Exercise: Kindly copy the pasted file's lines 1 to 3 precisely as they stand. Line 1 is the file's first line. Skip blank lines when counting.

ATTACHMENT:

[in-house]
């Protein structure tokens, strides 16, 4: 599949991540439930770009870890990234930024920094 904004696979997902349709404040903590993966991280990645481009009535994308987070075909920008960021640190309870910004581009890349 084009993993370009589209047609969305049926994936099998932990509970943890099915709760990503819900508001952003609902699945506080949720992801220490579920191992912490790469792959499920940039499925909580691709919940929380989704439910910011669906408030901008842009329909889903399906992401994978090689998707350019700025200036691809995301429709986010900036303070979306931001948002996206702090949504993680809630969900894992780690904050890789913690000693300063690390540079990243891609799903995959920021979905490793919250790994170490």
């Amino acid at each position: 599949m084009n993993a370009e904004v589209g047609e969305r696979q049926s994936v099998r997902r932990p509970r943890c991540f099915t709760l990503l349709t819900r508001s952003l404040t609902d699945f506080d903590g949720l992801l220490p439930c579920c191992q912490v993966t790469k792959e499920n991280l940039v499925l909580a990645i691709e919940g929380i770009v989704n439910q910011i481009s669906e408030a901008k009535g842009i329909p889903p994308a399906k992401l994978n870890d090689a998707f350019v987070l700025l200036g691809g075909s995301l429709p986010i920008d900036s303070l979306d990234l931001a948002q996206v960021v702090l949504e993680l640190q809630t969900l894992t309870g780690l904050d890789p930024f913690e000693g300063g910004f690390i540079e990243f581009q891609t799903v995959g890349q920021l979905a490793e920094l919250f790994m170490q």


[in-house]
């Protein structure tokens, strides 16, 4: 599949991540439930770009870890990234930024920094 904004696979997902349709404040903590993966991280990645481009009535994308987070075909920008960021640190309870910004581009890349 084009993993370009589209047609969305049926994936099998932990509970943890099915709760990503819900508001952003609902699945506080949720992801220490579920191992912490790469792959499920940039499925909580691709919940929380989704439910910011669906408030901008842009329909889903399906992401994978090689998707350019700025200036691809995301429709986010900036303070979306931001948002996206702090949504993680809630969900894992780690904050890789913690000693300063690390540079990243891609799903995959920021979905490793919250790994170490």
């Amino acid at each position: 599949m084009n993993a370009e904004v589209g047609e969305r696979q049926s994936v099998r997902r932990p509970r943890c991540f099915t709760l990503l349709t819900r508001s952003l404040t609902d699945f506080d903590g949720l992801l220490p439930c579920c191992q912490v993966t790469k792959e499920n991280l940039v499925l909580a990645i691709e919940g929380i770009v989704n439910q910011i481009s669906e408030a901008k009535g842009i329909p889903p994308a399906k992401l994978n870890d090689a998707f350019v987070l700025l200036g691809g075909s995301l429709p986010i920008d900036s303070l979306d990234l931001a948002q996206v960021v702090l949504e993680l640190q809630t969900l894992t309870g780690l904050d890789p930024f913690e000693g300063g910004f690390i540079e990243f581009q891609t799903v995959g890349q920021l979905a490793e920094l919250f790994m170490q």